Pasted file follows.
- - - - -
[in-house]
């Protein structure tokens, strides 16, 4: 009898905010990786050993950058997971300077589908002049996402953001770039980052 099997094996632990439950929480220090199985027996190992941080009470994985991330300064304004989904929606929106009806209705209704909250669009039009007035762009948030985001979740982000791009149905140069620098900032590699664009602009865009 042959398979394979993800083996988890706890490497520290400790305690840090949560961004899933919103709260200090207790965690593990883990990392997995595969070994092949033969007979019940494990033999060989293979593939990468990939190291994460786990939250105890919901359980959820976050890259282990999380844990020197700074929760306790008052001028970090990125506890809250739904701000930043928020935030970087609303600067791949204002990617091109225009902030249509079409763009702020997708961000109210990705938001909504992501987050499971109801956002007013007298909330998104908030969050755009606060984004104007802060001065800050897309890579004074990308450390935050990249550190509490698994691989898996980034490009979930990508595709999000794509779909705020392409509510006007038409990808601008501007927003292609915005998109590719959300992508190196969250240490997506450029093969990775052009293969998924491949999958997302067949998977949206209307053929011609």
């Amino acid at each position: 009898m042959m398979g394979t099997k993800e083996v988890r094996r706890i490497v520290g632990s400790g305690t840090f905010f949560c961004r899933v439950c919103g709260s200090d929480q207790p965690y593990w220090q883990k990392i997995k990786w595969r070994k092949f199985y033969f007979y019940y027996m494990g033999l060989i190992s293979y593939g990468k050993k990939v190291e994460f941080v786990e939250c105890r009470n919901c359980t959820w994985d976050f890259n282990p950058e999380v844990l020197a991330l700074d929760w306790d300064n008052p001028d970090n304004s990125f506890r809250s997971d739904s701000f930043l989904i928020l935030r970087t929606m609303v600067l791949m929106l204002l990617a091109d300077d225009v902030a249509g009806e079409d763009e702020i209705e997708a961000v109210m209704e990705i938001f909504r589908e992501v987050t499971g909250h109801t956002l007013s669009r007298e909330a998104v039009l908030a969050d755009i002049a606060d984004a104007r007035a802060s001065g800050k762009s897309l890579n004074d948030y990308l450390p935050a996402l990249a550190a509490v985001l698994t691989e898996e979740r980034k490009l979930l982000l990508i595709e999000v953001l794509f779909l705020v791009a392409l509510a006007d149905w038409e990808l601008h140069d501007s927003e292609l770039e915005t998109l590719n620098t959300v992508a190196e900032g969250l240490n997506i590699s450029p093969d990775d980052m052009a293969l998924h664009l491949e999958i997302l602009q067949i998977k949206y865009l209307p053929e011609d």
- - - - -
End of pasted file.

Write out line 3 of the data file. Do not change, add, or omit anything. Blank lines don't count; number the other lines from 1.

């Amino acid at each position: 009898m042959m398979g394979t099997k993800e083996v988890r094996r706890i490497v520290g632990s400790g305690t840090f905010f949560c961004r899933v439950c919103g709260s200090d929480q207790p965690y593990w220090q883990k990392i997995k990786w595969r070994k092949f199985y033969f007979y019940y027996m494990g033999l060989i190992s293979y593939g990468k050993k990939v190291e994460f941080v786990e939250c105890r009470n919901c359980t959820w994985d976050f890259n282990p950058e999380v844990l020197a991330l700074d929760w306790d300064n008052p001028d970090n304004s990125f506890r809250s997971d739904s701000f930043l989904i928020l935030r970087t929606m609303v600067l791949m929106l204002l990617a091109d300077d225009v902030a249509g009806e079409d763009e702020i209705e997708a961000v109210m209704e990705i938001f909504r589908e992501v987050t499971g909250h109801t956002l007013s669009r007298e909330a998104v039009l908030a969050d755009i002049a606060d984004a104007r007035a802060s001065g800050k762009s897309l890579n004074d948030y990308l450390p935050a996402l990249a550190a509490v985001l698994t691989e898996e979740r980034k490009l979930l982000l990508i595709e999000v953001l794509f779909l705020v791009a392409l509510a006007d149905w038409e990808l601008h140069d501007s927003e292609l770039e915005t998109l590719n620098t959300v992508a190196e900032g969250l240490n997506i590699s450029p093969d990775d980052m052009a293969l998924h664009l491949e999958i997302l602009q067949i998977k949206y865009l209307p053929e011609d």